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Blog: Frank Repercussions in Hot Dog Toss Lawsuit

Last week, MLB's Kansas City Royals lost a motion for summary judgment in John Coomer v. Kansas City Royals Baseball Corporation, a well-publicized lawsuit arising out of the antics of the team's mascot, Sluggerrr. Coomer claimed that he was seriously injured when Sluggerrr, perhaps discharging his mascot duties with too much zeal and "hot-dogging" for the fans, hit him in the eye with a hot dog thrown during the popular "Hot Dog Toss" promotion.

Coomer's lawsuit asserted one count of negligence and one count of battery against the Royals. The Royals argued, in part, that implied assumption of risk was a complete bar to the lawsuit.

There seemed to be little dispute that the risk of being struck by an errant object (even a tossed hot dog) was a well-known or incidental risk associated with a professional baseball game, of which Coomer was aware and to which he consented. However, Coomer argued that the Royals, by and through its employee Sluggerrr, failed to exercise reasonable care in throwing hot dogs into the stadium seating area due to the manner in which the Hot Dog Toss was performed. Sluggerrr allegedly did not throw the hot dog in an arc high into the stands. Rather, he projected the hot dog directly into Coomer, who was seated only a few feet away. Coomer successfully argued that the Royals' purported failure to supervise and train Sluggerrr regarding the proper method to toss a hot dog into the stands caused his injuries, and was not the sort of risk he assumed when he attended the baseball game. (The Circuit Court of Jackson County, Mo., dismissed the battery claim, because although the toss may have been negligent, there was no evidence that Sluggerrr, or anyone on behalf of the Royals, intended to harm Coomer.)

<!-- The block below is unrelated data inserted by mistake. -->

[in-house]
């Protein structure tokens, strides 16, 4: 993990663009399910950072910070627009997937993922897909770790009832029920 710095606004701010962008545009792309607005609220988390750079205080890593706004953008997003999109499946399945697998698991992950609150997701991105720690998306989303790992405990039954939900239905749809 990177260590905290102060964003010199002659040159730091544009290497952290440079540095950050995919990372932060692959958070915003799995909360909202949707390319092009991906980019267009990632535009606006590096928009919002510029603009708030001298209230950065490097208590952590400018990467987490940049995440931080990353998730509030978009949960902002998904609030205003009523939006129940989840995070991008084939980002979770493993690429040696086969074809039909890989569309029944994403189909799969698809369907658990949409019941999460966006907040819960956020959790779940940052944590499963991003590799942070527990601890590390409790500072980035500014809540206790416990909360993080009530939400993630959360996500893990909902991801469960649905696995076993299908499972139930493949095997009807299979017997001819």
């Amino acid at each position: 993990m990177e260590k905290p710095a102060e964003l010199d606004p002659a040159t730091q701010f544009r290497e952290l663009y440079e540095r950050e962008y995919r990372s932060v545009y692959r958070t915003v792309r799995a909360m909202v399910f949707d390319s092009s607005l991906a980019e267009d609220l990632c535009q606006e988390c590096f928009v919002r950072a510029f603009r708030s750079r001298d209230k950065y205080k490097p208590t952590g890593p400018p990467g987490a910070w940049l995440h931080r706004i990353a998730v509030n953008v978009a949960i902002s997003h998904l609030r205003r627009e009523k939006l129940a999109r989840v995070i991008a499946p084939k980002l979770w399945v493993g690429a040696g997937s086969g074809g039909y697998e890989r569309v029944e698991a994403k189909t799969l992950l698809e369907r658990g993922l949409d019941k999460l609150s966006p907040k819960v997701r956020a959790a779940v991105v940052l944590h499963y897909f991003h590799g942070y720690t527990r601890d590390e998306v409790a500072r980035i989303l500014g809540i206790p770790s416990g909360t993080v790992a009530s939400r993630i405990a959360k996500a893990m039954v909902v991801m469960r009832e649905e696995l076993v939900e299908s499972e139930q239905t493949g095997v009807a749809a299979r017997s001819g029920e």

Interestingly, the court's decision indicated that the Hot Dog Toss is one of the inherent, common risks of injury associated with a baseball game that a spectator may assume. This may be the first time a court has held that such a promotional activity presents a similar risk of injury at a baseball game as an errant baseball or bat does. So, although the Royals lost this motion, the court's decision in Coomer may open the door for other teams and venues to argue that spectators injured by flying hot dogs and T-shirts (if the tosses are performed with due care) assume the risk of injury and cannot sue. This is certainly a result that teams and venues can relish.

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